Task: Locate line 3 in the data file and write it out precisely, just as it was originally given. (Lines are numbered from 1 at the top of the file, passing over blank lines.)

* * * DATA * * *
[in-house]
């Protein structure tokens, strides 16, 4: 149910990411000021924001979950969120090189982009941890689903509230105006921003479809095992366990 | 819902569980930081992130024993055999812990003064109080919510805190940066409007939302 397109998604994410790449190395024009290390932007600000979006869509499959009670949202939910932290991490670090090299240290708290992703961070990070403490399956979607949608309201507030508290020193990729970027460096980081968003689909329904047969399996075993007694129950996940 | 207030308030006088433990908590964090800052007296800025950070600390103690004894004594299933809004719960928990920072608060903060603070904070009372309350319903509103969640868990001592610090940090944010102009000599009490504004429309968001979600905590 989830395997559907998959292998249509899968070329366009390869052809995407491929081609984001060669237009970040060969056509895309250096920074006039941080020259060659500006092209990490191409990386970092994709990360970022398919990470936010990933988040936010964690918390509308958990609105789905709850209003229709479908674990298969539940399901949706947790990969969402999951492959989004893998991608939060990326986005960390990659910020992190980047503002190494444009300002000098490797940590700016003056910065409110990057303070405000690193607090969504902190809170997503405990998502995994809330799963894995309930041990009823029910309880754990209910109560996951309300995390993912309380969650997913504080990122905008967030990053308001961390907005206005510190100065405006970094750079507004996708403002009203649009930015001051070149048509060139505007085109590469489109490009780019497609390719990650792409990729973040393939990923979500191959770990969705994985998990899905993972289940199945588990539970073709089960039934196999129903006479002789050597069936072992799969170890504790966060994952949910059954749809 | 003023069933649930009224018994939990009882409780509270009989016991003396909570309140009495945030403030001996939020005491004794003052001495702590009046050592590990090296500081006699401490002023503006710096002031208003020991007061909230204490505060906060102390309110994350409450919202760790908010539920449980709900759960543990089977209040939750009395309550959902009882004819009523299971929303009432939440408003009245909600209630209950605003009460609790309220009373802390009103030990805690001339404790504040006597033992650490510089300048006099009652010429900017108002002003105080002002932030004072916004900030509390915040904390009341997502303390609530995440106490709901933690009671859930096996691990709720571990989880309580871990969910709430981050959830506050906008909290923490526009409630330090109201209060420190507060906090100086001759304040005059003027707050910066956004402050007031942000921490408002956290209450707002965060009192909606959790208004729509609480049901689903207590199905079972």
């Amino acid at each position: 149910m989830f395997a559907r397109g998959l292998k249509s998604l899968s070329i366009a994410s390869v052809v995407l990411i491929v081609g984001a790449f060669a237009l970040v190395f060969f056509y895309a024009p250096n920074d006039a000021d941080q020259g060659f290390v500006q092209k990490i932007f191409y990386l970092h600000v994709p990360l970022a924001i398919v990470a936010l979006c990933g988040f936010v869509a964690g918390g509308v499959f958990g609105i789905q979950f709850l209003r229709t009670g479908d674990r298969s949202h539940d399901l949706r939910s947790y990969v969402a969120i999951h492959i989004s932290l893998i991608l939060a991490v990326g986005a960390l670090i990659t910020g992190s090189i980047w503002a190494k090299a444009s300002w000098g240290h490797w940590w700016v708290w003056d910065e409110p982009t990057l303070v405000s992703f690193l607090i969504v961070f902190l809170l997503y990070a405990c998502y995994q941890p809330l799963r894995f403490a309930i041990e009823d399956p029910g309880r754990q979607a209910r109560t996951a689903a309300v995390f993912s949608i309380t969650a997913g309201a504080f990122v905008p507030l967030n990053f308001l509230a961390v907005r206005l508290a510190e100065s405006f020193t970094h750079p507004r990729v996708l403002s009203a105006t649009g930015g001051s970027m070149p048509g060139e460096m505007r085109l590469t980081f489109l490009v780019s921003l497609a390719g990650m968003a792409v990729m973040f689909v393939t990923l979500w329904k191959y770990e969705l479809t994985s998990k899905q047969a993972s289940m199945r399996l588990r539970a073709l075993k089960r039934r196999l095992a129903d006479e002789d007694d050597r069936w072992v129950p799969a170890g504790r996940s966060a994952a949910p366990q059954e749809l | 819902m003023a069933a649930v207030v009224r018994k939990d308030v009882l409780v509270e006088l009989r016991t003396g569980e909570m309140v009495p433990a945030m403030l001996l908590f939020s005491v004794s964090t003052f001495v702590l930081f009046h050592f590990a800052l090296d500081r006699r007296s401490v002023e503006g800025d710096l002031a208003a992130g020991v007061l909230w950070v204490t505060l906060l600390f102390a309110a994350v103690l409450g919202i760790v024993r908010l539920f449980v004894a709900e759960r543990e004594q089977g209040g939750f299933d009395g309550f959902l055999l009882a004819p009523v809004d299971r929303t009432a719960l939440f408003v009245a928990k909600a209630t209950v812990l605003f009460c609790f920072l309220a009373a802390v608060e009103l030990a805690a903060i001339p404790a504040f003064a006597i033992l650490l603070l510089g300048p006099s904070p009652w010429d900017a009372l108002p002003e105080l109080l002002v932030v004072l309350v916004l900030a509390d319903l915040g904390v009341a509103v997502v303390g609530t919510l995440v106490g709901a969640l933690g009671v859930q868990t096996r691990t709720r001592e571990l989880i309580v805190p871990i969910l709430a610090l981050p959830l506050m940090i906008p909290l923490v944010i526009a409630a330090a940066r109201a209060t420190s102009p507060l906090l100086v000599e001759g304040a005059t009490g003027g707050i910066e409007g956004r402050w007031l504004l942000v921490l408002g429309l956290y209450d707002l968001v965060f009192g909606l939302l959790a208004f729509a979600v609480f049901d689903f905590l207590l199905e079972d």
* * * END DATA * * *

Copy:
């Amino acid at each position: 149910m989830f395997a559907r397109g998959l292998k249509s998604l899968s070329i366009a994410s390869v052809v995407l990411i491929v081609g984001a790449f060669a237009l970040v190395f060969f056509y895309a024009p250096n920074d006039a000021d941080q020259g060659f290390v500006q092209k990490i932007f191409y990386l970092h600000v994709p990360l970022a924001i398919v990470a936010l979006c990933g988040f936010v869509a964690g918390g509308v499959f958990g609105i789905q979950f709850l209003r229709t009670g479908d674990r298969s949202h539940d399901l949706r939910s947790y990969v969402a969120i999951h492959i989004s932290l893998i991608l939060a991490v990326g986005a960390l670090i990659t910020g992190s090189i980047w503002a190494k090299a444009s300002w000098g240290h490797w940590w700016v708290w003056d910065e409110p982009t990057l303070v405000s992703f690193l607090i969504v961070f902190l809170l997503y990070a405990c998502y995994q941890p809330l799963r894995f403490a309930i041990e009823d399956p029910g309880r754990q979607a209910r109560t996951a689903a309300v995390f993912s949608i309380t969650a997913g309201a504080f990122v905008p507030l967030n990053f308001l509230a961390v907005r206005l508290a510190e100065s405006f020193t970094h750079p507004r990729v996708l403002s009203a105006t649009g930015g001051s970027m070149p048509g060139e460096m505007r085109l590469t980081f489109l490009v780019s921003l497609a390719g990650m968003a792409v990729m973040f689909v393939t990923l979500w329904k191959y770990e969705l479809t994985s998990k899905q047969a993972s289940m199945r399996l588990r539970a073709l075993k089960r039934r196999l095992a129903d006479e002789d007694d050597r069936w072992v129950p799969a170890g504790r996940s966060a994952a949910p366990q059954e749809l | 819902m003023a069933a649930v207030v009224r018994k939990d308030v009882l409780v509270e006088l009989r016991t003396g569980e909570m309140v009495p433990a945030m403030l001996l908590f939020s005491v004794s964090t003052f001495v702590l930081f009046h050592f590990a800052l090296d500081r006699r007296s401490v002023e503006g800025d710096l002031a208003a992130g020991v007061l909230w950070v204490t505060l906060l600390f102390a309110a994350v103690l409450g919202i760790v024993r908010l539920f449980v004894a709900e759960r543990e004594q089977g209040g939750f299933d009395g309550f959902l055999l009882a004819p009523v809004d299971r929303t009432a719960l939440f408003v009245a928990k909600a209630t209950v812990l605003f009460c609790f920072l309220a009373a802390v608060e009103l030990a805690a903060i001339p404790a504040f003064a006597i033992l650490l603070l510089g300048p006099s904070p009652w010429d900017a009372l108002p002003e105080l109080l002002v932030v004072l309350v916004l900030a509390d319903l915040g904390v009341a509103v997502v303390g609530t919510l995440v106490g709901a969640l933690g009671v859930q868990t096996r691990t709720r001592e571990l989880i309580v805190p871990i969910l709430a610090l981050p959830l506050m940090i906008p909290l923490v944010i526009a409630a330090a940066r109201a209060t420190s102009p507060l906090l100086v000599e001759g304040a005059t009490g003027g707050i910066e409007g956004r402050w007031l504004l942000v921490l408002g429309l956290y209450d707002l968001v965060f009192g909606l939302l959790a208004f729509a979600v609480f049901d689903f905590l207590l199905e079972d």